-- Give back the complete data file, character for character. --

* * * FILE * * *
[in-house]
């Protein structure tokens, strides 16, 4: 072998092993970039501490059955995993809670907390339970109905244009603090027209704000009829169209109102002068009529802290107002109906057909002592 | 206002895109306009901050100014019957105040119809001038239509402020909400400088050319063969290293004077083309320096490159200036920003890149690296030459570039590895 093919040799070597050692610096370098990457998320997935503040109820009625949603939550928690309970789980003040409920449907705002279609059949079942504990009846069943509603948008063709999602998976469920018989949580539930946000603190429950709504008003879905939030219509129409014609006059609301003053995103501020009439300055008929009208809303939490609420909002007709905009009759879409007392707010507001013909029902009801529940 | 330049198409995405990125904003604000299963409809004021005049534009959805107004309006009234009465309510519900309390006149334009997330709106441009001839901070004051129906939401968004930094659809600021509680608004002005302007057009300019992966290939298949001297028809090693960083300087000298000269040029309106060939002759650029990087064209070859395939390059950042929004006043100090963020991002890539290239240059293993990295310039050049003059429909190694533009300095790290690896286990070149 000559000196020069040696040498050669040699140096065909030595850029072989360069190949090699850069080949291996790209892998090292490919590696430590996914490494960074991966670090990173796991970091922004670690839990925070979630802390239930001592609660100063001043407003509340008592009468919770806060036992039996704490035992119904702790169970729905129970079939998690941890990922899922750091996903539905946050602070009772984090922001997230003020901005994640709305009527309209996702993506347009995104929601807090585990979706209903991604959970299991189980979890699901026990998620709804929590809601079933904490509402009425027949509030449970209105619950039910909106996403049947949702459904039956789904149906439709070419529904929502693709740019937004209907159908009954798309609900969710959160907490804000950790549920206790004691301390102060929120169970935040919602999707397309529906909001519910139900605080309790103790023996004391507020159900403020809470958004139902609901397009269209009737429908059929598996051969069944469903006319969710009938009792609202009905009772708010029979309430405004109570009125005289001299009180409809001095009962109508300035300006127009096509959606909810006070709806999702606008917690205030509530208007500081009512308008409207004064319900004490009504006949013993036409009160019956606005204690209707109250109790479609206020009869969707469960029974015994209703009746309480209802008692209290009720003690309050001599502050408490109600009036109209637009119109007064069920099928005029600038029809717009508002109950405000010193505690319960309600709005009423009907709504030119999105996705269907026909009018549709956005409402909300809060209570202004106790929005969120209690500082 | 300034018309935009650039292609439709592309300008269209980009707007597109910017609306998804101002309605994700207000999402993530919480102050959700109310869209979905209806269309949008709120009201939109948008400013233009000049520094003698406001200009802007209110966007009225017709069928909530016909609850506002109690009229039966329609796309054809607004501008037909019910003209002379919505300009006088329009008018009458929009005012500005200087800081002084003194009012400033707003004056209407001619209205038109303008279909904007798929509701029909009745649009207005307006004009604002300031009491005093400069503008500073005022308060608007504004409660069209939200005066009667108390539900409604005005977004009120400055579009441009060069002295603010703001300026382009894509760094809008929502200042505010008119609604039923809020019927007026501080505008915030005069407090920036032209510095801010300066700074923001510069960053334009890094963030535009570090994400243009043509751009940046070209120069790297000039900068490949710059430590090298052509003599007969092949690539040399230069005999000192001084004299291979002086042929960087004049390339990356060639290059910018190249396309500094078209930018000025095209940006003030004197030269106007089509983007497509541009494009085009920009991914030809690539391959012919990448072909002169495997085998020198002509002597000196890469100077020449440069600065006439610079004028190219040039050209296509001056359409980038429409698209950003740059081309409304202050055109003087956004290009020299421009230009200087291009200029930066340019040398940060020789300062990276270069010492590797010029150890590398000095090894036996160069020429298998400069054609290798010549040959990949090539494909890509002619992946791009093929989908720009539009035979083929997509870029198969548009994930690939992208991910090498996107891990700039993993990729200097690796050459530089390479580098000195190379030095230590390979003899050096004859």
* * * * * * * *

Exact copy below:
[in-house]
């Protein structure tokens, strides 16, 4: 072998092993970039501490059955995993809670907390339970109905244009603090027209704000009829169209109102002068009529802290107002109906057909002592 | 206002895109306009901050100014019957105040119809001038239509402020909400400088050319063969290293004077083309320096490159200036920003890149690296030459570039590895 093919040799070597050692610096370098990457998320997935503040109820009625949603939550928690309970789980003040409920449907705002279609059949079942504990009846069943509603948008063709999602998976469920018989949580539930946000603190429950709504008003879905939030219509129409014609006059609301003053995103501020009439300055008929009208809303939490609420909002007709905009009759879409007392707010507001013909029902009801529940 | 330049198409995405990125904003604000299963409809004021005049534009959805107004309006009234009465309510519900309390006149334009997330709106441009001839901070004051129906939401968004930094659809600021509680608004002005302007057009300019992966290939298949001297028809090693960083300087000298000269040029309106060939002759650029990087064209070859395939390059950042929004006043100090963020991002890539290239240059293993990295310039050049003059429909190694533009300095790290690896286990070149 000559000196020069040696040498050669040699140096065909030595850029072989360069190949090699850069080949291996790209892998090292490919590696430590996914490494960074991966670090990173796991970091922004670690839990925070979630802390239930001592609660100063001043407003509340008592009468919770806060036992039996704490035992119904702790169970729905129970079939998690941890990922899922750091996903539905946050602070009772984090922001997230003020901005994640709305009527309209996702993506347009995104929601807090585990979706209903991604959970299991189980979890699901026990998620709804929590809601079933904490509402009425027949509030449970209105619950039910909106996403049947949702459904039956789904149906439709070419529904929502693709740019937004209907159908009954798309609900969710959160907490804000950790549920206790004691301390102060929120169970935040919602999707397309529906909001519910139900605080309790103790023996004391507020159900403020809470958004139902609901397009269209009737429908059929598996051969069944469903006319969710009938009792609202009905009772708010029979309430405004109570009125005289001299009180409809001095009962109508300035300006127009096509959606909810006070709806999702606008917690205030509530208007500081009512308008409207004064319900004490009504006949013993036409009160019956606005204690209707109250109790479609206020009869969707469960029974015994209703009746309480209802008692209290009720003690309050001599502050408490109600009036109209637009119109007064069920099928005029600038029809717009508002109950405000010193505690319960309600709005009423009907709504030119999105996705269907026909009018549709956005409402909300809060209570202004106790929005969120209690500082 | 300034018309935009650039292609439709592309300008269209980009707007597109910017609306998804101002309605994700207000999402993530919480102050959700109310869209979905209806269309949008709120009201939109948008400013233009000049520094003698406001200009802007209110966007009225017709069928909530016909609850506002109690009229039966329609796309054809607004501008037909019910003209002379919505300009006088329009008018009458929009005012500005200087800081002084003194009012400033707003004056209407001619209205038109303008279909904007798929509701029909009745649009207005307006004009604002300031009491005093400069503008500073005022308060608007504004409660069209939200005066009667108390539900409604005005977004009120400055579009441009060069002295603010703001300026382009894509760094809008929502200042505010008119609604039923809020019927007026501080505008915030005069407090920036032209510095801010300066700074923001510069960053334009890094963030535009570090994400243009043509751009940046070209120069790297000039900068490949710059430590090298052509003599007969092949690539040399230069005999000192001084004299291979002086042929960087004049390339990356060639290059910018190249396309500094078209930018000025095209940006003030004197030269106007089509983007497509541009494009085009920009991914030809690539391959012919990448072909002169495997085998020198002509002597000196890469100077020449440069600065006439610079004028190219040039050209296509001056359409980038429409698209950003740059081309409304202050055109003087956004290009020299421009230009200087291009200029930066340019040398940060020789300062990276270069010492590797010029150890590398000095090894036996160069020429298998400069054609290798010549040959990949090539494909890509002619992946791009093929989908720009539009035979083929997509870029198969548009994930690939992208991910090498996107891990700039993993990729200097690796050459530089390479580098000195190379030095230590390979003899050096004859």